When preparing our speech, we tend to prepare too much. We want people to acknowledge our effort, experience and we want to show them that we know a lot. It is here that we can get trapped if we’re not careful. If we decide to share all of our ideas and messages, listeners won’t take any of those with them. How so? Simple. There are also other speakers at a conference, speaking before and after you. All of them have their own message (or more main messages). Think about it and ask yourself – are listeners able to remember everything? Is it better to overwhelm them with information, or present fewer key points but present those in an intriguing fashion in order for people to remember them?
People tend to memorise content that comes with solid supporting evidence. Whatever is said on stage the audience usually hears for the first time and it therefore suits them if someone repeats their idea several times. Every thought of yours requires time. Repeat it multiple times in various ways. Use stories, examples and statistics. Decide which part presents the main “takeaway” and construct your speech around it with supporting evidence. Less is more.
How often do you pay attention to introductions of public performers? Which topic do they usually choose to begin with? According to my analysis, most speakers start their performance with sentences such as:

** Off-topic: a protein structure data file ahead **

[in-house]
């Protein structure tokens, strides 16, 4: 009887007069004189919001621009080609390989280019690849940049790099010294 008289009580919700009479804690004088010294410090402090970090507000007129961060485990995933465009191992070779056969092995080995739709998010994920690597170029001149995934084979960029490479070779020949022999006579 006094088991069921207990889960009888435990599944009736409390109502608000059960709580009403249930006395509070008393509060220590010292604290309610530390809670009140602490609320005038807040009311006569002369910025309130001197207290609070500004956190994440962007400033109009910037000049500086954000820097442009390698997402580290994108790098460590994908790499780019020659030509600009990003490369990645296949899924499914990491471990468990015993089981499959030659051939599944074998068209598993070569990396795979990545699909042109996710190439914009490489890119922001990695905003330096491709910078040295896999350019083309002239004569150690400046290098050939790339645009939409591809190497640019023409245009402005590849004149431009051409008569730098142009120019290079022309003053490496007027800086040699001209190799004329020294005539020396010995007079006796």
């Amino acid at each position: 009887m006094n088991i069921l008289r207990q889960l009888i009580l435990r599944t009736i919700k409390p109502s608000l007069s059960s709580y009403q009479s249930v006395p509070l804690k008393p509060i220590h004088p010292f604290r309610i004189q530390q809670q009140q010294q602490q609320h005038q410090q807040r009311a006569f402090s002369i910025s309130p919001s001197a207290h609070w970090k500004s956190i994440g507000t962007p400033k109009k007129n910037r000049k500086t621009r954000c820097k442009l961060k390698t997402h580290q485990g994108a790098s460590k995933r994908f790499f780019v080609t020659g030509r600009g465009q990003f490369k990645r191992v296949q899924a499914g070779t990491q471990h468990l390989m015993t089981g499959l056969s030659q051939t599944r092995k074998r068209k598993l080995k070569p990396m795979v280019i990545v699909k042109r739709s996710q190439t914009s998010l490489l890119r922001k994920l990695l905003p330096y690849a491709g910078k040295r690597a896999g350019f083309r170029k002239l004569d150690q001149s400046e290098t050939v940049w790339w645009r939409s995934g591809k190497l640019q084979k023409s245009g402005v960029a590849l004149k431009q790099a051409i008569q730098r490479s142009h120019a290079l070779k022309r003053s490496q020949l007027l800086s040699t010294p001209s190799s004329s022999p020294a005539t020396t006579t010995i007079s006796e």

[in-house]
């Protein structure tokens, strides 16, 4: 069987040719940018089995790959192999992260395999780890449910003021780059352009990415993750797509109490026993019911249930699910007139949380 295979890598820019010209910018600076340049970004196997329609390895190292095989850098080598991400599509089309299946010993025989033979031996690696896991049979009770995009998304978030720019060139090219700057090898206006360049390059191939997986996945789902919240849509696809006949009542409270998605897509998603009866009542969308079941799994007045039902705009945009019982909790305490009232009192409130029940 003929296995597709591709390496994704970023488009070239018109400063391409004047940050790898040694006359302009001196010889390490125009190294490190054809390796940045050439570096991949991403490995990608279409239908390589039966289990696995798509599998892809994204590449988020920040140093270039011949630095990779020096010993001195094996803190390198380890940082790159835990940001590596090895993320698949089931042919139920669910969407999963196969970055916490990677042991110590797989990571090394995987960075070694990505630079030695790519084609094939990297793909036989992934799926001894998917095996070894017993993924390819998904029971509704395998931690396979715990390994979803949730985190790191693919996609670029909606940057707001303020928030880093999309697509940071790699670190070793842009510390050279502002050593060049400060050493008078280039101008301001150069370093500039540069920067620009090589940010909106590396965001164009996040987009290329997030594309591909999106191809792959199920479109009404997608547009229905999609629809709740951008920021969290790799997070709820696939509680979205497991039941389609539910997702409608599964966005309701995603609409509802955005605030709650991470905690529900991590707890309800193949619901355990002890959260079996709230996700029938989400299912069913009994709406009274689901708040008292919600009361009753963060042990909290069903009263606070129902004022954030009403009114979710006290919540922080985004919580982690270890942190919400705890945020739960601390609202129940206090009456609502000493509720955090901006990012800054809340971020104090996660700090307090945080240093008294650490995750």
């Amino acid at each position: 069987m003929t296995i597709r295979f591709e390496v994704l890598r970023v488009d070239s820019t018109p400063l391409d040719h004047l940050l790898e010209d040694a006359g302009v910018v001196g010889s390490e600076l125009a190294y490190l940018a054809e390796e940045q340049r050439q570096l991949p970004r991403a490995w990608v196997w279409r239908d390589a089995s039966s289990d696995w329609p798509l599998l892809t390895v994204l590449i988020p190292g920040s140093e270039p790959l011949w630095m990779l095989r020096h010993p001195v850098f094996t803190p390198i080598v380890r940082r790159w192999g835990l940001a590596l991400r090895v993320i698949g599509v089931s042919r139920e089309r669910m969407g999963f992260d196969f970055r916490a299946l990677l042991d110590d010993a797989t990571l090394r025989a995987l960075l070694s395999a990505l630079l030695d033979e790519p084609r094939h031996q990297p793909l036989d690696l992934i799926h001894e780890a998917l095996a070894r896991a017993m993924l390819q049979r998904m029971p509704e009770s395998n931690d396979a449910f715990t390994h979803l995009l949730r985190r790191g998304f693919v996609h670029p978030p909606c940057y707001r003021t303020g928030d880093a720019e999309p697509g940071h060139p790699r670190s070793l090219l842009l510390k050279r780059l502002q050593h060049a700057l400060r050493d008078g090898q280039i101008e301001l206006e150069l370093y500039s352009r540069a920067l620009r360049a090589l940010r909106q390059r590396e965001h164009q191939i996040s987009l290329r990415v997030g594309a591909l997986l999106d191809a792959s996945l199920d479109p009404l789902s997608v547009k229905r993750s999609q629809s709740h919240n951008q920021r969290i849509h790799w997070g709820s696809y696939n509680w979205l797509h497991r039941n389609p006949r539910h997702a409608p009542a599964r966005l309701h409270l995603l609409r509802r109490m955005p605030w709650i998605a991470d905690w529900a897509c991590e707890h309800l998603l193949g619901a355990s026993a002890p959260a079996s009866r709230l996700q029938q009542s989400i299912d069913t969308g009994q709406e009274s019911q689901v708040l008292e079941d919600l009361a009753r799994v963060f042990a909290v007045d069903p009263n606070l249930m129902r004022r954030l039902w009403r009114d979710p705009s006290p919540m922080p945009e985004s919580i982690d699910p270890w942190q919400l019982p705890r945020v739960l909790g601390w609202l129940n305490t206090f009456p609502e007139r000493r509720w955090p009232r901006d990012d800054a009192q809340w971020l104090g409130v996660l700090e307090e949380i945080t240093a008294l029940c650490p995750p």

– “I stand here in front of you today because…”
– “I’ve given a lot of thought on how to begin my speech today …”
Of course, these sentences come right after: “A kind welcome on my behalf and thank you for your invitation.”
What do these introductions have in common? They focus on the speaker. The speaker places himself/herself in the center of the speech which can be risky. Participants attending presentations or conferences can easily lose interest and turn their attention to their mobile phones since the speaker has so far failed to gain their attention or respect. They are not sure whether the speaker is worth listening to since he/she hasn’t shown them their credibility. They haven’t told them anything substantial enough they could relate to or find interesting. As mentioned, in this case, the speech was purposely or inadvertently started by focusing on themselves.
Start things differently and immediately grab hold of listener’s attention. Confide with them the unusual facts with respect to the topic you’re covering. Tell a joke, or share an interesting story. Trigger interaction with a daring statement.
It’s now time to introduce one unexpected fact. Why can talking about yourself sometimes be a good idea? It is good to implement personal experience and share it with listeners which is also relevant for our topic. For example, this could be a personal experience with details that additionally support your claim. By doing so, we emotionally and intellectually form a connection with participants and who then perceive us as being equal to them and sincere. And yes, even an imaginary personal story can sometimes serve as a great introduction.